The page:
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Despite early struggles, Carson Palmer was Arizona Cardinals clear MVP for the first half

The Cardinals lost their MVP, now who can step up?

NFL: International Series-Arizona Cardinals at Los Angeles Rams Steve Flynn-USA TODAY Sports

It has been an up and down half of a season for the Arizona Cardinals.

They have lost two of their three best offensive players, had a large regression on the defensive side of the ball and swung a deal for an older running back.

Through all of that, they sit at 3-4 on the season with a chance to pull to 0.500 against one of the two worst teams in the NFL.

That’s what makes this season so hard to figure out and digest.

Moreover, the question of why are the Cardinals 3-4 is a tougher one to answer.

Which singular player defines the Cardinals 3-4 start, who is their MVP?

That question, for the first seven games only has one answer in my mind… Carson Palmer.

While Palmer was at the heart of the problems for the Cardinals the first two games, no player has done more to put the team on his shoulders and carry a below average football team to an average record through seven games.

The Cardinals offensively are a shell of their 2015 self, and even their late surge in 2016 looked far away.

A horrendous offensive line, inconsistent receivers (outside of Larry Fitzgerald) and a historically bad running game all could have allowed Palmer to continue to coast, make it through the season and put up meaningless, empty numbers.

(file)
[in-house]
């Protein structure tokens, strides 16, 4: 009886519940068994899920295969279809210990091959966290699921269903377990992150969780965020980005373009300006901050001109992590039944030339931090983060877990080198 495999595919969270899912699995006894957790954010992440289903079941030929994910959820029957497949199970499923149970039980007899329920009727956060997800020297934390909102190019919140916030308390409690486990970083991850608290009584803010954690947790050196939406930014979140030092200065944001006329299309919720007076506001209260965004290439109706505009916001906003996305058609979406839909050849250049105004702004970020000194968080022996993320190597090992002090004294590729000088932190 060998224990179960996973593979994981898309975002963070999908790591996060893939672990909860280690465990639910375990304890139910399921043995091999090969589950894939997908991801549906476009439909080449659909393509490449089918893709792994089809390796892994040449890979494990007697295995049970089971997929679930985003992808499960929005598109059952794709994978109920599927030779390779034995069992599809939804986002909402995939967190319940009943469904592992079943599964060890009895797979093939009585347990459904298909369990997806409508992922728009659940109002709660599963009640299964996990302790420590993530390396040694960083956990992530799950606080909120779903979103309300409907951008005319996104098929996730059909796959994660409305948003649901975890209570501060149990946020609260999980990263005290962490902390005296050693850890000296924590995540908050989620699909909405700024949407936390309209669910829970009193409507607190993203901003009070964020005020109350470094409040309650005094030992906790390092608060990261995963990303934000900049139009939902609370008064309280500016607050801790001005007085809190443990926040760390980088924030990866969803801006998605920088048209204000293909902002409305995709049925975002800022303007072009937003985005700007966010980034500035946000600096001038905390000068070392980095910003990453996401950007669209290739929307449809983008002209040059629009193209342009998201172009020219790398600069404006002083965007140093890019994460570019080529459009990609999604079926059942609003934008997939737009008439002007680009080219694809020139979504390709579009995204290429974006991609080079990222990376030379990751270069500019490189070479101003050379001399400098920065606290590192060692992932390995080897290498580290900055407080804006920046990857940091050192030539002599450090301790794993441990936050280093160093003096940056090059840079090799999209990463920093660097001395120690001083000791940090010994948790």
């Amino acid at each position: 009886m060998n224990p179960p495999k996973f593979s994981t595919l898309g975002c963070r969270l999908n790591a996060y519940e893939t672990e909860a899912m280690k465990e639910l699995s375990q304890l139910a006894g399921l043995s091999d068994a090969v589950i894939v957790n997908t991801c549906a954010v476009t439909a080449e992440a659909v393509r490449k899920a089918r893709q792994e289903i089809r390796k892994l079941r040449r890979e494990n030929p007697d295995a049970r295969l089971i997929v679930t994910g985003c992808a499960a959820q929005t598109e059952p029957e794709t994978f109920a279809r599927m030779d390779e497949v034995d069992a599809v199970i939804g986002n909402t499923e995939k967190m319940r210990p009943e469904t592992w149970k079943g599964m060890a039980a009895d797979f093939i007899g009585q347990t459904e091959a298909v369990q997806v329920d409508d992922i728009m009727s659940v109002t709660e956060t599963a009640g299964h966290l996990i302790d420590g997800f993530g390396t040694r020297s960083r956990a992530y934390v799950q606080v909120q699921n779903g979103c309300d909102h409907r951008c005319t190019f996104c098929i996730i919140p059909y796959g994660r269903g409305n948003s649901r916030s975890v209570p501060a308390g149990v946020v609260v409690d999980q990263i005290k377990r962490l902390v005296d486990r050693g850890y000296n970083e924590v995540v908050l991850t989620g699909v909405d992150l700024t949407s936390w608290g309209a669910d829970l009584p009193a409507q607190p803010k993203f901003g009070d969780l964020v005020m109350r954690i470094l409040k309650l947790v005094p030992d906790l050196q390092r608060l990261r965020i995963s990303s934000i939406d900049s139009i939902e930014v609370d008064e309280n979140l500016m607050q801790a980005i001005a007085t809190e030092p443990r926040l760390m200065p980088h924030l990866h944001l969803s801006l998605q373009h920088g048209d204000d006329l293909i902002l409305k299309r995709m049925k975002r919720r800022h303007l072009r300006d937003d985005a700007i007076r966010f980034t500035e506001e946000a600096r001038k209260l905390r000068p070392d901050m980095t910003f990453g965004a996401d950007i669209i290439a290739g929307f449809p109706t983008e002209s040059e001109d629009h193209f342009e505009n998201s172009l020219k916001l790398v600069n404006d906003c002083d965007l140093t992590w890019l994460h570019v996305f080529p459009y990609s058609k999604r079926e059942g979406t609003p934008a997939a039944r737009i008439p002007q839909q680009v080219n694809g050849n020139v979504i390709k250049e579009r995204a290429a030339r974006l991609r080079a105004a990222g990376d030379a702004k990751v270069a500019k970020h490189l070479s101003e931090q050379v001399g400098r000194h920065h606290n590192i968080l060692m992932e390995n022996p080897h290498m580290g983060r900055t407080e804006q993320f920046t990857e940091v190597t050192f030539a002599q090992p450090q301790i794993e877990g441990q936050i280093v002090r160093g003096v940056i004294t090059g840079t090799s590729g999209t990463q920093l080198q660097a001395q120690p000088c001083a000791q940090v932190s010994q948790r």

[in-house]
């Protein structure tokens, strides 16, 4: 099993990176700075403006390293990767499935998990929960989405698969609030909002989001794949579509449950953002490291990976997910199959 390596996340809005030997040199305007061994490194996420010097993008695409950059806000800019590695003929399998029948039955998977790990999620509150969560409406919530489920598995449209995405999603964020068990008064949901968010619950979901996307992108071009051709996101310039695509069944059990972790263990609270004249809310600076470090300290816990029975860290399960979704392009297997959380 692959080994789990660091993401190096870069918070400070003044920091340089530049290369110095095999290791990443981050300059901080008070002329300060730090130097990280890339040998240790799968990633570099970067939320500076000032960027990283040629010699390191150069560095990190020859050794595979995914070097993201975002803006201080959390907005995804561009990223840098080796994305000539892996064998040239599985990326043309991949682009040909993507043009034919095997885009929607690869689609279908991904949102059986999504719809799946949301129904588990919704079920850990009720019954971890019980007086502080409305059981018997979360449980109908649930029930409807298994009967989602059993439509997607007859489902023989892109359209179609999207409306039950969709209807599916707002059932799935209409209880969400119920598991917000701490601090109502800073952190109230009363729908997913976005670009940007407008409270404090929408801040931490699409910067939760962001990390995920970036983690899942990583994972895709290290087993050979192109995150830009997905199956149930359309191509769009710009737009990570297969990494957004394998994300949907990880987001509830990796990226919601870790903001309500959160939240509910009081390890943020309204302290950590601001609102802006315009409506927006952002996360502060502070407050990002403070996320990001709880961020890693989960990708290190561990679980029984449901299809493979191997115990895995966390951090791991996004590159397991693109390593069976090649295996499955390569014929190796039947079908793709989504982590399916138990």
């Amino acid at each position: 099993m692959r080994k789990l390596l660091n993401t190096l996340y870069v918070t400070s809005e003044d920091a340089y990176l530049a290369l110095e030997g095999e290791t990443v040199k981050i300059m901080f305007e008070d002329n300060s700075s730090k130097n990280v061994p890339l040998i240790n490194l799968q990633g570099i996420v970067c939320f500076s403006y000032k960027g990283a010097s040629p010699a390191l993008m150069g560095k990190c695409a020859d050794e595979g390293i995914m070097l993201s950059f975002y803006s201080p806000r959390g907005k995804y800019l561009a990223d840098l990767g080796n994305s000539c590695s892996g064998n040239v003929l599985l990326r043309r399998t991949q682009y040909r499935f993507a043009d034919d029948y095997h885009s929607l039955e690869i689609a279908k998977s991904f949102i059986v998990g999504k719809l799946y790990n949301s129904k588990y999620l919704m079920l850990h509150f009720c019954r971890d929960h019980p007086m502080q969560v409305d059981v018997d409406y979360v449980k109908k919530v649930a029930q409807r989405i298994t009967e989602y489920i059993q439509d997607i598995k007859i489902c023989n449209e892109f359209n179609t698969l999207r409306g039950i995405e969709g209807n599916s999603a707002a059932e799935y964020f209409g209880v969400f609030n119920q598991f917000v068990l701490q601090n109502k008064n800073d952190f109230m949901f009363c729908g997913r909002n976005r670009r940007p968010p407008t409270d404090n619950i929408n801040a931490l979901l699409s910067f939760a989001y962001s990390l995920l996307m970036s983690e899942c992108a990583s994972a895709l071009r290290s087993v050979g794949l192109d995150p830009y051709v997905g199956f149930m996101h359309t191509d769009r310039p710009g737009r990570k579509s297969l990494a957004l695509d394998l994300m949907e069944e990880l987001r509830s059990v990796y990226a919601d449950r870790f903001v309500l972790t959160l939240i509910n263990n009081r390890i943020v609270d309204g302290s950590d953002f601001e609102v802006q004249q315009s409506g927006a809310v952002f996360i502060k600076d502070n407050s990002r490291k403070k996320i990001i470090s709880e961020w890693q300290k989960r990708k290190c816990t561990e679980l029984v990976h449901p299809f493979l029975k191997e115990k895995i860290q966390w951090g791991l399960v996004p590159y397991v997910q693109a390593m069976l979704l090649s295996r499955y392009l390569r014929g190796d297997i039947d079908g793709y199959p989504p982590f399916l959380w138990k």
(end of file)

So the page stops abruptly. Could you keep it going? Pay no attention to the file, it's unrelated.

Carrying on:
Yet, for six games he found a way to put the team on his back and push forward.

No, he wasn’t as statistically good as 2014 or 2015, but that’s what made the six games and change Palmer played so impressive.

He was working with a whole lot of nothing on offense, and having to do it while his defense was giving up 27.3 points per game, third most in the NFL.

Their expected win/loss record from a statistical standpoint through this part of the season is 1-6. Having the Cardinals at 3-4 is really phenomenal work by Palmer.

Palmer was on pace for: 375 completions on 610 attempts for a 61.4% completion rate, 4,521 yards, 21 touchdowns and 16 interceptions.

Those are not great stats, but they are a great example of what Palmer was doing, despite having basically Larry Fitzgerald to work with.

Who is the second half MVP?

Who knows. I’d expect Chandler Jones to continue to put up great numbers, he has been playing at an All-Pro level, along with Patrick Peterson.

Can Adrian Peterson turn back the clock?

Can Larry Fitzgerald stay on pace for 102 catches for 1,129 yards and seven touchdowns?

We will see, but if the Cardinals fall flat in their final nine games, it will be because they lost their MVP from the first half of the season.